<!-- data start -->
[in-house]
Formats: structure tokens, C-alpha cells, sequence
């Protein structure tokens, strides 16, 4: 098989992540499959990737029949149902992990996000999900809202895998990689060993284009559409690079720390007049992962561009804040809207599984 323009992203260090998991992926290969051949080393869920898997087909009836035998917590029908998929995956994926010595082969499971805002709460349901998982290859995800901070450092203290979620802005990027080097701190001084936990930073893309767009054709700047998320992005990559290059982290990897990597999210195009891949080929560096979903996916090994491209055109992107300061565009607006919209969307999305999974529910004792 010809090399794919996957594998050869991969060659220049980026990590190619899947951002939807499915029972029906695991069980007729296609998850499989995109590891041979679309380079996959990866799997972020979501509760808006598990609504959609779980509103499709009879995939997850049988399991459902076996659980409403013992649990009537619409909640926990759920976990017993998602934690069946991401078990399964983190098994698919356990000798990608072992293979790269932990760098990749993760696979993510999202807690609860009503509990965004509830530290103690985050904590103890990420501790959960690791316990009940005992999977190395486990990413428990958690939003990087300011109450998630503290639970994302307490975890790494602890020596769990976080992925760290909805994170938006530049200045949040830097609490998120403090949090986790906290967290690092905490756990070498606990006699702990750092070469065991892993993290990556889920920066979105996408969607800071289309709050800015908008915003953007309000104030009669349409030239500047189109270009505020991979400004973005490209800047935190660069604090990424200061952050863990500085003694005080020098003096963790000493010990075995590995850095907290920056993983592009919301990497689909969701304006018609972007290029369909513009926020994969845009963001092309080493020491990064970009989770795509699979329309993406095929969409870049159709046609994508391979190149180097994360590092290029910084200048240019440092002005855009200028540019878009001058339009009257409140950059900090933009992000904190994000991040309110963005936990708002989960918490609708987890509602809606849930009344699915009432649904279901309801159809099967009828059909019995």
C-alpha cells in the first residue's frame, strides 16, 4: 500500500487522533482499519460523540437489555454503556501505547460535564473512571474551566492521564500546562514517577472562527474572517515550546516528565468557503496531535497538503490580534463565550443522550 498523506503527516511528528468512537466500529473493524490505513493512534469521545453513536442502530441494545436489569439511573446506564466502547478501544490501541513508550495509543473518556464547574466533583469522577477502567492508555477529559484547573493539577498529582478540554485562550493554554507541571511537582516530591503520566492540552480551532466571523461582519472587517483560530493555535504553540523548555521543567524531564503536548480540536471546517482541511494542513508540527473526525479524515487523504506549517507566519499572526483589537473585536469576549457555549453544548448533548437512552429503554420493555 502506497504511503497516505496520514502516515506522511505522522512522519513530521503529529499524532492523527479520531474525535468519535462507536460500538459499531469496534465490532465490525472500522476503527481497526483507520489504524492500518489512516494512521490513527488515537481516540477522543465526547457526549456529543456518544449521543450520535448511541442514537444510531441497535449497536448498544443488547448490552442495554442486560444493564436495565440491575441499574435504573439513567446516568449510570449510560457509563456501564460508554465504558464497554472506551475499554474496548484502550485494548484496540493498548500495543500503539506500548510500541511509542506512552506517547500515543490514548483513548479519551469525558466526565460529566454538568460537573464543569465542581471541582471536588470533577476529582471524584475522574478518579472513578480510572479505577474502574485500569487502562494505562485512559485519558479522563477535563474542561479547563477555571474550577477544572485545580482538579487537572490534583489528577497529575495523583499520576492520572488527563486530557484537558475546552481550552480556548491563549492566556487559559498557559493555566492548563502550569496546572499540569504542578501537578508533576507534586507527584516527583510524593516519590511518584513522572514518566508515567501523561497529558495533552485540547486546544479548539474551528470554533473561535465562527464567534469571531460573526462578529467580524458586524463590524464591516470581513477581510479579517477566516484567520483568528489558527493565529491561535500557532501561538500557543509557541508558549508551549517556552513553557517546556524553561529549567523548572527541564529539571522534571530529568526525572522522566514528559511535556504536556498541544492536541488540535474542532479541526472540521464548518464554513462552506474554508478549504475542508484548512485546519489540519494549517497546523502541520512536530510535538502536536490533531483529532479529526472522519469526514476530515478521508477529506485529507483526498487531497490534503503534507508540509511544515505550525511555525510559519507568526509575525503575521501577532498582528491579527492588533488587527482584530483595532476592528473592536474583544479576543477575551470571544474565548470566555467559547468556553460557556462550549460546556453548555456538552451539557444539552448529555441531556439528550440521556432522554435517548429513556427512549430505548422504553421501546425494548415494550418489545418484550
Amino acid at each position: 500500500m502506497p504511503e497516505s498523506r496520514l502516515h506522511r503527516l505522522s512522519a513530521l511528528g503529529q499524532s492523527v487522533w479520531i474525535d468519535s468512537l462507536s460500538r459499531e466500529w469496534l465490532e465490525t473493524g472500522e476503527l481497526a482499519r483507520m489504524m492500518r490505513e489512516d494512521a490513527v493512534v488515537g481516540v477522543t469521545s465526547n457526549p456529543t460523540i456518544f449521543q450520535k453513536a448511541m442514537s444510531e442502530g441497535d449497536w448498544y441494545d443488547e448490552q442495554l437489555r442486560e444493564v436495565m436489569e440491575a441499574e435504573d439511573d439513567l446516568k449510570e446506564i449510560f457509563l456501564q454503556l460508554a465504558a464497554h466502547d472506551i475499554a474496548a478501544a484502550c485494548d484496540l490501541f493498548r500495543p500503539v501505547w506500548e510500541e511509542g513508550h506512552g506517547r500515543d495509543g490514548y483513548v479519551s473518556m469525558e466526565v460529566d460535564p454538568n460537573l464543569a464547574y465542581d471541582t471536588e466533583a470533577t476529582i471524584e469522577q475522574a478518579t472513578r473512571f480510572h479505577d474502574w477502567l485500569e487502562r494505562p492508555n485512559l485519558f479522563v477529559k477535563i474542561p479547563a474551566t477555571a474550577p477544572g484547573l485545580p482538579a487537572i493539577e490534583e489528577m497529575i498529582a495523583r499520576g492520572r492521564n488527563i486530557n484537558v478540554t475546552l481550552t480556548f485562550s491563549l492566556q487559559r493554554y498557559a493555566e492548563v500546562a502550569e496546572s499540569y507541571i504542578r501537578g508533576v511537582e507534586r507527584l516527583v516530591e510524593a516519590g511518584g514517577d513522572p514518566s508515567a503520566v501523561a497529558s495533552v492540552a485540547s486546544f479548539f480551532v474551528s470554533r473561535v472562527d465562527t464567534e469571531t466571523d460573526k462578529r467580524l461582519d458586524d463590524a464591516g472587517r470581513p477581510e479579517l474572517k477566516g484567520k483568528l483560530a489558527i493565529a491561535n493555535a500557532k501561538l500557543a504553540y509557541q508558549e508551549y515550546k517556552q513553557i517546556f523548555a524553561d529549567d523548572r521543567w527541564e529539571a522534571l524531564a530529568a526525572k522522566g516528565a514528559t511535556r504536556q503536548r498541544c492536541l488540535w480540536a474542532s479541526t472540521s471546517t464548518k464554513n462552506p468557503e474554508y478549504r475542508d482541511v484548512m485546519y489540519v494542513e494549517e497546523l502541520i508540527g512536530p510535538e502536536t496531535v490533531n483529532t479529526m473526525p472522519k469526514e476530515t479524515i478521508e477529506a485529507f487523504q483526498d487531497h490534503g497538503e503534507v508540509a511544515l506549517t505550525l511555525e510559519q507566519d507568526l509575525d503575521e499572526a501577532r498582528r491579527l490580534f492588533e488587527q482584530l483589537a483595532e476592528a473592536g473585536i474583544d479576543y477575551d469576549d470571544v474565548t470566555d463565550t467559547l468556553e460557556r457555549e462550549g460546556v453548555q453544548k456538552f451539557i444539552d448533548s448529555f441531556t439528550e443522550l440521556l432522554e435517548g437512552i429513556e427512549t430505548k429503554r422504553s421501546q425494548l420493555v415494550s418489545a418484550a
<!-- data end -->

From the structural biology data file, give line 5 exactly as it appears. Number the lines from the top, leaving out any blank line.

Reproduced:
Amino acid at each position: 500500500m502506497p504511503e497516505s498523506r496520514l502516515h506522511r503527516l505522522s512522519a513530521l511528528g503529529q499524532s492523527v487522533w479520531i474525535d468519535s468512537l462507536s460500538r459499531e466500529w469496534l465490532e465490525t473493524g472500522e476503527l481497526a482499519r483507520m489504524m492500518r490505513e489512516d494512521a490513527v493512534v488515537g481516540v477522543t469521545s465526547n457526549p456529543t460523540i456518544f449521543q450520535k453513536a448511541m442514537s444510531e442502530g441497535d449497536w448498544y441494545d443488547e448490552q442495554l437489555r442486560e444493564v436495565m436489569e440491575a441499574e435504573d439511573d439513567l446516568k449510570e446506564i449510560f457509563l456501564q454503556l460508554a465504558a464497554h466502547d472506551i475499554a474496548a478501544a484502550c485494548d484496540l490501541f493498548r500495543p500503539v501505547w506500548e510500541e511509542g513508550h506512552g506517547r500515543d495509543g490514548y483513548v479519551s473518556m469525558e466526565v460529566d460535564p454538568n460537573l464543569a464547574y465542581d471541582t471536588e466533583a470533577t476529582i471524584e469522577q475522574a478518579t472513578r473512571f480510572h479505577d474502574w477502567l485500569e487502562r494505562p492508555n485512559l485519558f479522563v477529559k477535563i474542561p479547563a474551566t477555571a474550577p477544572g484547573l485545580p482538579a487537572i493539577e490534583e489528577m497529575i498529582a495523583r499520576g492520572r492521564n488527563i486530557n484537558v478540554t475546552l481550552t480556548f485562550s491563549l492566556q487559559r493554554y498557559a493555566e492548563v500546562a502550569e496546572s499540569y507541571i504542578r501537578g508533576v511537582e507534586r507527584l516527583v516530591e510524593a516519590g511518584g514517577d513522572p514518566s508515567a503520566v501523561a497529558s495533552v492540552a485540547s486546544f479548539f480551532v474551528s470554533r473561535v472562527d465562527t464567534e469571531t466571523d460573526k462578529r467580524l461582519d458586524d463590524a464591516g472587517r470581513p477581510e479579517l474572517k477566516g484567520k483568528l483560530a489558527i493565529a491561535n493555535a500557532k501561538l500557543a504553540y509557541q508558549e508551549y515550546k517556552q513553557i517546556f523548555a524553561d529549567d523548572r521543567w527541564e529539571a522534571l524531564a530529568a526525572k522522566g516528565a514528559t511535556r504536556q503536548r498541544c492536541l488540535w480540536a474542532s479541526t472540521s471546517t464548518k464554513n462552506p468557503e474554508y478549504r475542508d482541511v484548512m485546519y489540519v494542513e494549517e497546523l502541520i508540527g512536530p510535538e502536536t496531535v490533531n483529532t479529526m473526525p472522519k469526514e476530515t479524515i478521508e477529506a485529507f487523504q483526498d487531497h490534503g497538503e503534507v508540509a511544515l506549517t505550525l511555525e510559519q507566519d507568526l509575525d503575521e499572526a501577532r498582528r491579527l490580534f492588533e488587527q482584530l483589537a483595532e476592528a473592536g473585536i474583544d479576543y477575551d469576549d470571544v474565548t470566555d463565550t467559547l468556553e460557556r457555549e462550549g460546556v453548555q453544548k456538552f451539557i444539552d448533548s448529555f441531556t439528550e443522550l440521556l432522554e435517548g437512552i429513556e427512549t430505548k429503554r422504553s421501546q425494548l420493555v415494550s418489545a418484550a